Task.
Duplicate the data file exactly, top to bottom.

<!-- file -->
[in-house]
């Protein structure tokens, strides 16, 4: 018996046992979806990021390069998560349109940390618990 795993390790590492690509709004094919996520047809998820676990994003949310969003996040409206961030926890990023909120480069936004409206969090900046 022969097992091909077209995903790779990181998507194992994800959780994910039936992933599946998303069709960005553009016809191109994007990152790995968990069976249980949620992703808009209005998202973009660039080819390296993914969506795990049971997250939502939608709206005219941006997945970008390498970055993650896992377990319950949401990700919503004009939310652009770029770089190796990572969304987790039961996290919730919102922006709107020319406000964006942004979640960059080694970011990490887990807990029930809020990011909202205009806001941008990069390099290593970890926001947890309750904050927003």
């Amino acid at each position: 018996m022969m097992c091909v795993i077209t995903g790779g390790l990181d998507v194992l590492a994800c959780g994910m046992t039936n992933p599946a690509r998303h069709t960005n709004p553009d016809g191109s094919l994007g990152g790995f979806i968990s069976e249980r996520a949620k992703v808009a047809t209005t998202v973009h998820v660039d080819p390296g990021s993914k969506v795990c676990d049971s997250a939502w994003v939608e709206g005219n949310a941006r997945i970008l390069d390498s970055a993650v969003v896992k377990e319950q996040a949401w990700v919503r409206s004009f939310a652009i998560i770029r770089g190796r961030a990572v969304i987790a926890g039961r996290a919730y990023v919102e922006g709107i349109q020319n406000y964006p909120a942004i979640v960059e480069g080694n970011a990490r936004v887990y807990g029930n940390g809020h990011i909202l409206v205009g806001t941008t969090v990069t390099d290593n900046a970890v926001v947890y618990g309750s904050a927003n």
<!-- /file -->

[in-house]
């Protein structure tokens, strides 16, 4: 018996046992979806990021390069998560349109940390618990 795993390790590492690509709004094919996520047809998820676990994003949310969003996040409206961030926890990023909120480069936004409206969090900046 022969097992091909077209995903790779990181998507194992994800959780994910039936992933599946998303069709960005553009016809191109994007990152790995968990069976249980949620992703808009209005998202973009660039080819390296993914969506795990049971997250939502939608709206005219941006997945970008390498970055993650896992377990319950949401990700919503004009939310652009770029770089190796990572969304987790039961996290919730919102922006709107020319406000964006942004979640960059080694970011990490887990807990029930809020990011909202205009806001941008990069390099290593970890926001947890309750904050927003």
């Amino acid at each position: 018996m022969m097992c091909v795993i077209t995903g790779g390790l990181d998507v194992l590492a994800c959780g994910m046992t039936n992933p599946a690509r998303h069709t960005n709004p553009d016809g191109s094919l994007g990152g790995f979806i968990s069976e249980r996520a949620k992703v808009a047809t209005t998202v973009h998820v660039d080819p390296g990021s993914k969506v795990c676990d049971s997250a939502w994003v939608e709206g005219n949310a941006r997945i970008l390069d390498s970055a993650v969003v896992k377990e319950q996040a949401w990700v919503r409206s004009f939310a652009i998560i770029r770089g190796r961030a990572v969304i987790a926890g039961r996290a919730y990023v919102e922006g709107i349109q020319n406000y964006p909120a942004i979640v960059e480069g080694n970011a990490r936004v887990y807990g029930n940390g809020h990011i909202l409206v205009g806001t941008t969090v990069t390099d290593n900046a970890v926001v947890y618990g309750s904050a927003n």